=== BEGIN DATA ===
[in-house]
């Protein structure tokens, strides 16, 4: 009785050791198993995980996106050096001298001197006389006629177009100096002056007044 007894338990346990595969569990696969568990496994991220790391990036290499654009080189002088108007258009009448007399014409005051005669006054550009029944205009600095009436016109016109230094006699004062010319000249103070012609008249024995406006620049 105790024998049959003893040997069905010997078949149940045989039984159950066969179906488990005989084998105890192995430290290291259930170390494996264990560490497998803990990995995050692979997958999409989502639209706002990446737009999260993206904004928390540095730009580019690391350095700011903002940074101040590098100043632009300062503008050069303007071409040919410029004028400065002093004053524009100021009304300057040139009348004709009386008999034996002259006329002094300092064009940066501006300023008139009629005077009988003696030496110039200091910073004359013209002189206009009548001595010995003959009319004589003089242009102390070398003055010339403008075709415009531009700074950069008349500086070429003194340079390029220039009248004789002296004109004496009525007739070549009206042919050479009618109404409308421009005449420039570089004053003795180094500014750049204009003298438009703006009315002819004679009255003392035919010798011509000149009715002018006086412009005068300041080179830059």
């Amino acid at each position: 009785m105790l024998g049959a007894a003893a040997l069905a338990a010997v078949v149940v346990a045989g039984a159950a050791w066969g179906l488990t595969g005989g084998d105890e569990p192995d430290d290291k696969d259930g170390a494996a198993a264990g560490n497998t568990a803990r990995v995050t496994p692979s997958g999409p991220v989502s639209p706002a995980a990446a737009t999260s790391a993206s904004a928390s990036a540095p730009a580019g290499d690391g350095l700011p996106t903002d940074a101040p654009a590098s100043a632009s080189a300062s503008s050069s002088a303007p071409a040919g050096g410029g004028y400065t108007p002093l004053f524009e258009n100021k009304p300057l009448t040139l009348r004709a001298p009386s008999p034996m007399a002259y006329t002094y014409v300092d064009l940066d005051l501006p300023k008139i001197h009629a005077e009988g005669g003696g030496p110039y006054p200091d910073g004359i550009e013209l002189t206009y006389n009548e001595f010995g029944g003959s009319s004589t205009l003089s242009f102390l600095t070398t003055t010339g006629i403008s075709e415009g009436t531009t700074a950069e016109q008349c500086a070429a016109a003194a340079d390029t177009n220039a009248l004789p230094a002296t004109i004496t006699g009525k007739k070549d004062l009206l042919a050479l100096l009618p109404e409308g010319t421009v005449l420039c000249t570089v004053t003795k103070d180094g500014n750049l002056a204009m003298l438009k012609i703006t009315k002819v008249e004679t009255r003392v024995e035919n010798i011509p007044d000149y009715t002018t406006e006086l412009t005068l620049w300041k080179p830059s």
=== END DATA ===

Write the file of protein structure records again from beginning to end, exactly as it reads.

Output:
[in-house]
């Protein structure tokens, strides 16, 4: 009785050791198993995980996106050096001298001197006389006629177009100096002056007044 007894338990346990595969569990696969568990496994991220790391990036290499654009080189002088108007258009009448007399014409005051005669006054550009029944205009600095009436016109016109230094006699004062010319000249103070012609008249024995406006620049 105790024998049959003893040997069905010997078949149940045989039984159950066969179906488990005989084998105890192995430290290291259930170390494996264990560490497998803990990995995050692979997958999409989502639209706002990446737009999260993206904004928390540095730009580019690391350095700011903002940074101040590098100043632009300062503008050069303007071409040919410029004028400065002093004053524009100021009304300057040139009348004709009386008999034996002259006329002094300092064009940066501006300023008139009629005077009988003696030496110039200091910073004359013209002189206009009548001595010995003959009319004589003089242009102390070398003055010339403008075709415009531009700074950069008349500086070429003194340079390029220039009248004789002296004109004496009525007739070549009206042919050479009618109404409308421009005449420039570089004053003795180094500014750049204009003298438009703006009315002819004679009255003392035919010798011509000149009715002018006086412009005068300041080179830059």
């Amino acid at each position: 009785m105790l024998g049959a007894a003893a040997l069905a338990a010997v078949v149940v346990a045989g039984a159950a050791w066969g179906l488990t595969g005989g084998d105890e569990p192995d430290d290291k696969d259930g170390a494996a198993a264990g560490n497998t568990a803990r990995v995050t496994p692979s997958g999409p991220v989502s639209p706002a995980a990446a737009t999260s790391a993206s904004a928390s990036a540095p730009a580019g290499d690391g350095l700011p996106t903002d940074a101040p654009a590098s100043a632009s080189a300062s503008s050069s002088a303007p071409a040919g050096g410029g004028y400065t108007p002093l004053f524009e258009n100021k009304p300057l009448t040139l009348r004709a001298p009386s008999p034996m007399a002259y006329t002094y014409v300092d064009l940066d005051l501006p300023k008139i001197h009629a005077e009988g005669g003696g030496p110039y006054p200091d910073g004359i550009e013209l002189t206009y006389n009548e001595f010995g029944g003959s009319s004589t205009l003089s242009f102390l600095t070398t003055t010339g006629i403008s075709e415009g009436t531009t700074a950069e016109q008349c500086a070429a016109a003194a340079d390029t177009n220039a009248l004789p230094a002296t004109i004496t006699g009525k007739k070549d004062l009206l042919a050479l100096l009618p109404e409308g010319t421009v005449l420039c000249t570089v004053t003795k103070d180094g500014n750049l002056a204009m003298l438009k012609i703006t009315k002819v008249e004679t009255r003392v024995e035919n010798i011509p007044d000149y009715t002018t406006e006086l412009t005068l620049w300041k080179p830059s």